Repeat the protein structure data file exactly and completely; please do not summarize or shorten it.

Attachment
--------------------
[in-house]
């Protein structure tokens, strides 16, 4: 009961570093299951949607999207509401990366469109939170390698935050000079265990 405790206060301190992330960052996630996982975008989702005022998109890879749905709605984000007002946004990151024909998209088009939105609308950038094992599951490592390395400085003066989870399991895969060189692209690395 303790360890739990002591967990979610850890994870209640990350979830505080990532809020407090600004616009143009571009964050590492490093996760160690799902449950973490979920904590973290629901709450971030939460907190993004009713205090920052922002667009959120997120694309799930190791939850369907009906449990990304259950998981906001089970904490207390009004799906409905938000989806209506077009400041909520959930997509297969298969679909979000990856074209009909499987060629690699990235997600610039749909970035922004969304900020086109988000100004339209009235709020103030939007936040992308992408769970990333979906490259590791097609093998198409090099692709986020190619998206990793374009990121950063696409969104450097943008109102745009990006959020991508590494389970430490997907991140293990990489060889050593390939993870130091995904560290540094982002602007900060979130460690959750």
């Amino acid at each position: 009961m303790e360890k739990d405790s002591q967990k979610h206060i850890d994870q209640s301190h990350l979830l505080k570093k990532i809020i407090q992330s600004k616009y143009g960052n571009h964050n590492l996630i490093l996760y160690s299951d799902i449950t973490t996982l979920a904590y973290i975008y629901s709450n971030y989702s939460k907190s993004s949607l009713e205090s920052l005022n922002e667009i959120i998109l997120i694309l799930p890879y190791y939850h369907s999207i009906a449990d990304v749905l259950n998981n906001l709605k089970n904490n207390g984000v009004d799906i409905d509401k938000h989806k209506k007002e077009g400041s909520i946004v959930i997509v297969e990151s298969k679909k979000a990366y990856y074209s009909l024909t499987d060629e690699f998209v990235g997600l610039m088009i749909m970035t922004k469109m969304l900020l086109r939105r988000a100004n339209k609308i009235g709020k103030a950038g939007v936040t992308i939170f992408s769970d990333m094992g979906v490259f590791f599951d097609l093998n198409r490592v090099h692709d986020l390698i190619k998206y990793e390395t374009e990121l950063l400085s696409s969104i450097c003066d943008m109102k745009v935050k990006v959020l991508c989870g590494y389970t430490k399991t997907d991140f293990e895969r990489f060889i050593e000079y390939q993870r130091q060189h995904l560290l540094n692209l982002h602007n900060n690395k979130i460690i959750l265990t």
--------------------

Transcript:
[in-house]
């Protein structure tokens, strides 16, 4: 009961570093299951949607999207509401990366469109939170390698935050000079265990 405790206060301190992330960052996630996982975008989702005022998109890879749905709605984000007002946004990151024909998209088009939105609308950038094992599951490592390395400085003066989870399991895969060189692209690395 303790360890739990002591967990979610850890994870209640990350979830505080990532809020407090600004616009143009571009964050590492490093996760160690799902449950973490979920904590973290629901709450971030939460907190993004009713205090920052922002667009959120997120694309799930190791939850369907009906449990990304259950998981906001089970904490207390009004799906409905938000989806209506077009400041909520959930997509297969298969679909979000990856074209009909499987060629690699990235997600610039749909970035922004969304900020086109988000100004339209009235709020103030939007936040992308992408769970990333979906490259590791097609093998198409090099692709986020190619998206990793374009990121950063696409969104450097943008109102745009990006959020991508590494389970430490997907991140293990990489060889050593390939993870130091995904560290540094982002602007900060979130460690959750």
């Amino acid at each position: 009961m303790e360890k739990d405790s002591q967990k979610h206060i850890d994870q209640s301190h990350l979830l505080k570093k990532i809020i407090q992330s600004k616009y143009g960052n571009h964050n590492l996630i490093l996760y160690s299951d799902i449950t973490t996982l979920a904590y973290i975008y629901s709450n971030y989702s939460k907190s993004s949607l009713e205090s920052l005022n922002e667009i959120i998109l997120i694309l799930p890879y190791y939850h369907s999207i009906a449990d990304v749905l259950n998981n906001l709605k089970n904490n207390g984000v009004d799906i409905d509401k938000h989806k209506k007002e077009g400041s909520i946004v959930i997509v297969e990151s298969k679909k979000a990366y990856y074209s009909l024909t499987d060629e690699f998209v990235g997600l610039m088009i749909m970035t922004k469109m969304l900020l086109r939105r988000a100004n339209k609308i009235g709020k103030a950038g939007v936040t992308i939170f992408s769970d990333m094992g979906v490259f590791f599951d097609l093998n198409r490592v090099h692709d986020l390698i190619k998206y990793e390395t374009e990121l950063l400085s696409s969104i450097c003066d943008m109102k745009v935050k990006v959020l991508c989870g590494y389970t430490k399991t997907d991140f293990e895969r990489f060889i050593e000079y390939q993870r130091q060189h995904l560290l540094n692209l982002h602007n900060n690395k979130i460690i959750l265990t």